What was wrong with “les noix”?

BrianC1Kwiziq Q&A regular contributor

What was wrong with “les noix”?

Were they under-cooked? Is this referring literally to nuts/walnuts as part of the meal - or is it a part of the scallop, or a reference to the scallop?

Asked 6 months ago
MaartenC1 Kwiziq Q&A super contributor Correct answer

Brian, 

‘ Noix de Saint-Jacques ‘ refers specifically to the scallop (meat). ‘Noix’’ is used in many contexts other than just for walnuts/nuts. It is unlikely that a question would be asked about ‘undercooked walnuts/nuts’.

Something made with nuts as a complementary component would be ‘…  aux noix ‘. Think of ‘champignons or poulet à la crème’ etc

https://www.wordreference.com/fren/noix

CécileKwiziq team member

Hi Brian,

It is now confirmed that I need new glasses!

Just to add to Maarten's excellent culinary answer -

 

The 'noix de St Jacques is the white fleshy bit that you can buy frozen.

Not sure whether an equivalent exists in English.

Reminds me of the problem with translating the word 'mie de pain' in English as it is the white/ soft part of the bread without the crust.

Don't think there is an equivalent ...

BrianC1Kwiziq Q&A regular contributor

Hi Maarten, thanks, this makes perfect sense of the sentence in the exercise “Patrick a remarqué juste à temps que les noix étaient encore translucides !”. The translucent “noix” must be an abbreviation for “noix de Saint-Jacques”, i.e. scallops that were translucent due to them being under-cooked!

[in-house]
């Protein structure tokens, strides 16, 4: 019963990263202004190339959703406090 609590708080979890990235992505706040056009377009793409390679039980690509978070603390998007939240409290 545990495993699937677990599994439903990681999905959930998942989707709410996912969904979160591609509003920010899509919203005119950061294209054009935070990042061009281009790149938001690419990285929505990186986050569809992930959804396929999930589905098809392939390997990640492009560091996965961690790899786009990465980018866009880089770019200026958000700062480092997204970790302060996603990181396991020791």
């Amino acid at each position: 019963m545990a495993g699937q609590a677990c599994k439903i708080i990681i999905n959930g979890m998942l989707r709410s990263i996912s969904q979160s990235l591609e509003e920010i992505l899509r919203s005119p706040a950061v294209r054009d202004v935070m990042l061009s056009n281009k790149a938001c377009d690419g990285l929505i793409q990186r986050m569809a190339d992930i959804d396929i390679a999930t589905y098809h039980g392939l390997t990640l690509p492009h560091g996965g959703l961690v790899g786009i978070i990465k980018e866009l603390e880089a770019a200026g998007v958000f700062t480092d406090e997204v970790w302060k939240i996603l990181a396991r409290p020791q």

BrianC1Kwiziq Q&A regular contributor

Hi Cécile, no problem. 

Here we call the edible part “scallop”, but we call the creature itself that too. Probably similar to how “crab” might refer to crab meat (“I’m eating crab”), or to a whole animal (“I saw a crab”). 

I didn’t know about “mie de pain” - interesting! I don’t think we have an equivalent, although kids often ask with reference to their sandwiches “can you cut the crusts off please?”

MaartenC1 Kwiziq Q&A super contributor

Cécile, just to confuse everyone, the equivalent of ‘mie de pain’ in English is actually technically ‘crumb’. That is, bread has the exterior crust and the interior crumb. The crumb of the bread is not quite the same as ‘breadcrumbs’ !

CécileKwiziq team member

Hi Maarten,

Well I learnt something new, thank you.

I have never heard the term ‘crumb’ used for ‘mie de pain’ in all the years I have lived in the UK.
It appears that it is a term used by bakers and other culinary professionals but it is included in this Collins reference -

 https://www.collinsdictionary.com/dictionary/english/crumb

Merci !

 

 

 

What was wrong with “les noix”?

Were they under-cooked? Is this referring literally to nuts/walnuts as part of the meal - or is it a part of the scallop, or a reference to the scallop?

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